Museum the New Llano Colony



Richard "Sylvester" Watson

Birth: He was born in 1918 in Burr Ferry, Louisiana.  

Description: In 1936 he was described as "grown to man-size and a handsome, well set up young fellow."  

Pre-Colony History: In 1920 he was living with his parents in Sabine County, Texas. In 1930 he was living with his mother and sister in Vernon Parish, Louisiana.  

Family Information: Son of Richard Watson and Leo (Watson) Page; Step-son of Chester Page.

Brother of Arlene Watson.  

Job in Colony: In November 1933 he was among a group of boys including Ray Campbell, Carl Mahler, Ray Long, Gene Hewitt, Bill Busick and Robert Peecher who were stacking the veneer sheets as they were shaved off the log.

In December of that year he was riding the oil well truck atop a load of derrick material along with other Sunday volunteers including Alonzo Woolley, Frank Bowling, Ralph Page, Charles Bates, Claude Long and Raymond Campbell.

In June 1934 he was helping dry dishes after dinner and supper at the Kid Kolony dining room -- he wrote in the Jr. Colonist section of the "Llano Colonist" that he hated the job because it meant he didn't get back to the colony until almost dark. He said, "I'd rather go fishing than wash dishes." That same month he assisted May Gossett with drying the supper and dinner dishes at the hotel dining room, along with Kenneth Dean and Loleta Murray.

That same month he volunteered for extra evening work at the crate factory in order to fill an urgent order. Other volunteers included: Director Carl, Industrial Foreman Chet Page, editor and teacher Emery, Willie Brown, Mr. Jernberg and his son Elmer, Arlene and Mrs. Watson.

In August 1936 he was assigned to take over the ice truck route, but the following day was pulled from that job to go to the Rice Ranch and help Bill Brough handle slabs. "It's hard work," he said, ""but not so hard as running the ice route." That year he also often helped out at the bakery -- especially on Saturdays when the heaviest baking was done.

In 1937 he was back on the ice truck helping Lionel Crossland until school started.  

Home in Colony:  

Other Info: In March 1934 Mrs. Watson, Sylvester, Arlene and Hulda Mahler took a trip to Evans, Louisiana to visit relatives of Mrs. Watson. While there they went to a singing, a box supper and a pie supper and Arlene visited the school that she'd once attended, but Hulda couldn't go because she had a sore foot making her unable to wear her shoes and she didn't want to go barefoot.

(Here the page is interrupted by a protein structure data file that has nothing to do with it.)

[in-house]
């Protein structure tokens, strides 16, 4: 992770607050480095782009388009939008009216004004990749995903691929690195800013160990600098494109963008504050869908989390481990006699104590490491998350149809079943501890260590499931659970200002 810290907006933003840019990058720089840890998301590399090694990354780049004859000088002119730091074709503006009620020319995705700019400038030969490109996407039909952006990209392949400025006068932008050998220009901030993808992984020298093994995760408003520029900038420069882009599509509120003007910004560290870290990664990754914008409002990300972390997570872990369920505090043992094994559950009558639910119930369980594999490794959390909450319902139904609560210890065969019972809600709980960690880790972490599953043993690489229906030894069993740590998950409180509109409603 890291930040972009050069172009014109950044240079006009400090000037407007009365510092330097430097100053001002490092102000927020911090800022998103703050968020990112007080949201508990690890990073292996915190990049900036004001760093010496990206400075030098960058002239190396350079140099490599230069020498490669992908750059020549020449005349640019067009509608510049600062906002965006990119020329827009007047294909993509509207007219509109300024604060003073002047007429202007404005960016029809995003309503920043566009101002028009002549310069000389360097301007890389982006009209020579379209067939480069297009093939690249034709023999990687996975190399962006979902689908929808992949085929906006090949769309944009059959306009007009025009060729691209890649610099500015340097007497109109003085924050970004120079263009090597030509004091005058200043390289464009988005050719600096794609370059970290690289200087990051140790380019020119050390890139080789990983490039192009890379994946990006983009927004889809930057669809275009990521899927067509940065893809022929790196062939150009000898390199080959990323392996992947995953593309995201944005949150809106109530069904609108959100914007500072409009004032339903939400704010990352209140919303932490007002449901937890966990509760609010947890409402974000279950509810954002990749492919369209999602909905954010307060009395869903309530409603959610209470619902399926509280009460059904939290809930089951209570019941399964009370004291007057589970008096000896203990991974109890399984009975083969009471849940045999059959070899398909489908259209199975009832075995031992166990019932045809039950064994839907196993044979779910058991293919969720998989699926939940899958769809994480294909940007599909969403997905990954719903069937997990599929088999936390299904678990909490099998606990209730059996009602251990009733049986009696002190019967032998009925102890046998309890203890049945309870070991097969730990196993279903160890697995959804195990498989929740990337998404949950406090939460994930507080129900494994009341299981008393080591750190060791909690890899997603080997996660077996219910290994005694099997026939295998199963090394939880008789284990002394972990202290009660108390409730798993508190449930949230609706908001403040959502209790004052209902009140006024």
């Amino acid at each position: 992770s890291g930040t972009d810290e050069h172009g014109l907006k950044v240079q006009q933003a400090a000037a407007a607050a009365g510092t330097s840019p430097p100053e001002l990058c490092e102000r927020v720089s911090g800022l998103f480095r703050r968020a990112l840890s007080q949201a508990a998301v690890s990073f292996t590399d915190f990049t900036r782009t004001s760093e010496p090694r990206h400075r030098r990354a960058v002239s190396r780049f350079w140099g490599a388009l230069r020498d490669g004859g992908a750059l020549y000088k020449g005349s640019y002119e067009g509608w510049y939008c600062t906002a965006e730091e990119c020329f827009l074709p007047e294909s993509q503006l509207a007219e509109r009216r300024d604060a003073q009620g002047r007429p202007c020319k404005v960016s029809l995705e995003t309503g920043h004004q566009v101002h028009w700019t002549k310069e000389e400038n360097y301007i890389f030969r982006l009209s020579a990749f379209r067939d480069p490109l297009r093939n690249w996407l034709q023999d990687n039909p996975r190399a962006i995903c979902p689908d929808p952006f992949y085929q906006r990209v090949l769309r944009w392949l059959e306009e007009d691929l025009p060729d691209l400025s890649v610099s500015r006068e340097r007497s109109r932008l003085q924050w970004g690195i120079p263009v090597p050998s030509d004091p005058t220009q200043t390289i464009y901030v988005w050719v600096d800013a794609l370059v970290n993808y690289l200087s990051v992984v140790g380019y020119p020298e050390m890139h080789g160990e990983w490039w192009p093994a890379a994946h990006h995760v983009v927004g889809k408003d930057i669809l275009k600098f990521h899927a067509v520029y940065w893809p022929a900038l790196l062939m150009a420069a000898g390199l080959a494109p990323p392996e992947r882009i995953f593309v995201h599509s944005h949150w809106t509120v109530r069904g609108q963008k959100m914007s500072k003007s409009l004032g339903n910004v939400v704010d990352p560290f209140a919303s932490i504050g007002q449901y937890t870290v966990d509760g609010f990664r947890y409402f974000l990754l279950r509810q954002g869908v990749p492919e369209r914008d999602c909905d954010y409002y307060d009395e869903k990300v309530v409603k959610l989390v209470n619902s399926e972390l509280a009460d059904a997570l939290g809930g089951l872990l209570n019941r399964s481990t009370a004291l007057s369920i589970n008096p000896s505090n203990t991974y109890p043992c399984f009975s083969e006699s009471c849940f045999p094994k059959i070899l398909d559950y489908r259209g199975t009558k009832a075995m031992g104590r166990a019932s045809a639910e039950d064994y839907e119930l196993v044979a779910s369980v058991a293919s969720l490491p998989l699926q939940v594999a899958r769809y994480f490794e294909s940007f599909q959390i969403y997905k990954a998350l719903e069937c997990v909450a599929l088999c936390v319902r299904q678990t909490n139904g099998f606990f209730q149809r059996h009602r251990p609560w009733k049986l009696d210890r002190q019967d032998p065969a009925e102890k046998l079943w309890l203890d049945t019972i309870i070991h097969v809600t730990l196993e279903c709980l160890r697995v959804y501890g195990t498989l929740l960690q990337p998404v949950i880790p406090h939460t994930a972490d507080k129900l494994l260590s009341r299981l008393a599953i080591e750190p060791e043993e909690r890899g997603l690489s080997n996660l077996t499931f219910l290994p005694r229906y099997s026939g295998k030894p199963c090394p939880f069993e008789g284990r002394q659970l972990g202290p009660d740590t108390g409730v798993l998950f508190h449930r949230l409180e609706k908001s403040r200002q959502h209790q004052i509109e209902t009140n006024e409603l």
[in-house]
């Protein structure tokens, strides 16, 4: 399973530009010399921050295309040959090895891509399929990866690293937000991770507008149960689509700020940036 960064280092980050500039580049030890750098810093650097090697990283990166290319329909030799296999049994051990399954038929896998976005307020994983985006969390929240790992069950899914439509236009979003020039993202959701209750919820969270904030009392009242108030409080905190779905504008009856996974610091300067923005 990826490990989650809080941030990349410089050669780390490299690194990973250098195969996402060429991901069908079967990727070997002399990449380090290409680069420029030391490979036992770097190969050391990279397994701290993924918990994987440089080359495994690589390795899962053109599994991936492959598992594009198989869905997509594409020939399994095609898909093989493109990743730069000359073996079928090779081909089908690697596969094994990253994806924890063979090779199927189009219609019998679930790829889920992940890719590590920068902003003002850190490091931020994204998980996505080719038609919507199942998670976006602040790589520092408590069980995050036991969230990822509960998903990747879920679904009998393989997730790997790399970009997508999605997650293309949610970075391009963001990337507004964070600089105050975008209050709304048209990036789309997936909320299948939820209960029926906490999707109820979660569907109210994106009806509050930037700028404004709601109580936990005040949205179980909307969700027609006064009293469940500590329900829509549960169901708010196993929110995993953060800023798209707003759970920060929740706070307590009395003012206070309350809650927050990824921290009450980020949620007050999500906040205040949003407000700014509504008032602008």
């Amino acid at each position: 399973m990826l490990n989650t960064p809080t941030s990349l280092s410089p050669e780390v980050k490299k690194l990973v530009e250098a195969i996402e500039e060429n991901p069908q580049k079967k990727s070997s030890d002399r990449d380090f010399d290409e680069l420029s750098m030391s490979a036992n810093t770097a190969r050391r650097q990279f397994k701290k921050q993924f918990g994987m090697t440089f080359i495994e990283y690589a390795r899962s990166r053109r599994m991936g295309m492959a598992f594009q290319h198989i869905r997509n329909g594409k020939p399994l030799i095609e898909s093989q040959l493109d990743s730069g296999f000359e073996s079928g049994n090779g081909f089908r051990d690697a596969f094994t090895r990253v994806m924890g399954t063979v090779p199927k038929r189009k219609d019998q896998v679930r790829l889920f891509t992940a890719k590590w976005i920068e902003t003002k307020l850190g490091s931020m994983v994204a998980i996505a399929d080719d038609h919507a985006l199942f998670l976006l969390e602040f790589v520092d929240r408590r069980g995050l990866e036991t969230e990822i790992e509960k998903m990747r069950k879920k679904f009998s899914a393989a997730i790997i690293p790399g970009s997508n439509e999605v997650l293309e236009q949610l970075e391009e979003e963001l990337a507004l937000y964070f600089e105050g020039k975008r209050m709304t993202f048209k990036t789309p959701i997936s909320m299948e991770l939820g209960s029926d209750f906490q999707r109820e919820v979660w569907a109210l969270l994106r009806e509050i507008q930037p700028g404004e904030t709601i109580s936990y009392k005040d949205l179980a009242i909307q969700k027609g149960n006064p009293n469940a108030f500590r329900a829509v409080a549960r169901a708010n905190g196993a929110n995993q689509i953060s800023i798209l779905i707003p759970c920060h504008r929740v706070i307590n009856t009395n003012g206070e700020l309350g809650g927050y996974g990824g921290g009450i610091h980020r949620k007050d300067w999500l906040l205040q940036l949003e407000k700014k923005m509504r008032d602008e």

He often took part in the productions at the theater. Member of the junior band organized in 1934; members included Joe (Lentz), Billy (possibly Busick or Ketchen), Byron (Busick), Ernest (could be Ogden or Joynes), Jimmy (Dix), Bill Quinton, Howard (Stansbury), Clarence (Fread), Jack (Lewis or Barnette), Sylvester and Lenin Tabb.

In April 1934 -- the scene at the hotel dining room included Chet Page changing the numbers on the line-up board; Motherly Mrs. Wright wiping the trays, handing one out to each in the dinner line; colonists filling food tins for those at home. The girls and boys behind the counter; Mrs. Watson and Sylvester forking out spuds, boiled or baked; those nice kids filling glasses of water and shuffling stacks of cornbread. Mrs. Matz grinning over her 20-gallon pot of fine Hungarian soup; Mary Fay keeping her braids out of the gravy as she twirled in the serving line; and Lafe Murray, assistant chef, snipping off scraps of meat and getting the tip nipped off his finger for punishment.

In June 1934 he missed his and Arlene's birthday party because his uncle came and took him for a week's visit at Evans, LA. He later reported, "I went to visit my aunt down on the Sabine river. I went fishing with my little cousin and went frog gigging with Carnie Jeane."

In July 1934 Lloyd Potter took ten boys including Sylvester, Byron Busick, Billy Busick, Phillip Lentz, Joe Lentz, Jimmy Dix, Quentin Quipp, Kenneth Dean, Eugene Hewitt and Clarence Fread on a camping trip to Hadden's Ferry on the Sabine River. They swam for a while; borrowed the ferryman's rowboat and plowed up the river; ate fried potatoes and eggs, bread and jelly, and a fine icing cake. Come evening they set out trout lines and picked moss from the trees to make a bed. They played through the night, getting very little, if any, sleep.

In October 1934, during an athletic demonstration at the theater, he chinned himself fourteen times and was much admired.  

Post-Colony History: In 1940 he was living with his mother, step-father and sister in the unincorporated New Llano, Louisiana (site of the old colony) and working as a truck driver at a CCC camp.  

Death: He died in 1989 and was buried in Calcasieu Parish, Louisiana.  

Sources: US Census: 1920, 1930, 1940; "Llano Colonist": November 25, 1933, December 23, 1933, March 3, 1934, April 14, 1934, April 28, 1934, June 30, 1934, July 7, 1934, October 20, 1934, September 22, 1934, November 2, 1935, March 14, 1936, September 19, 1936, September 18, 1937; FindAGrave.com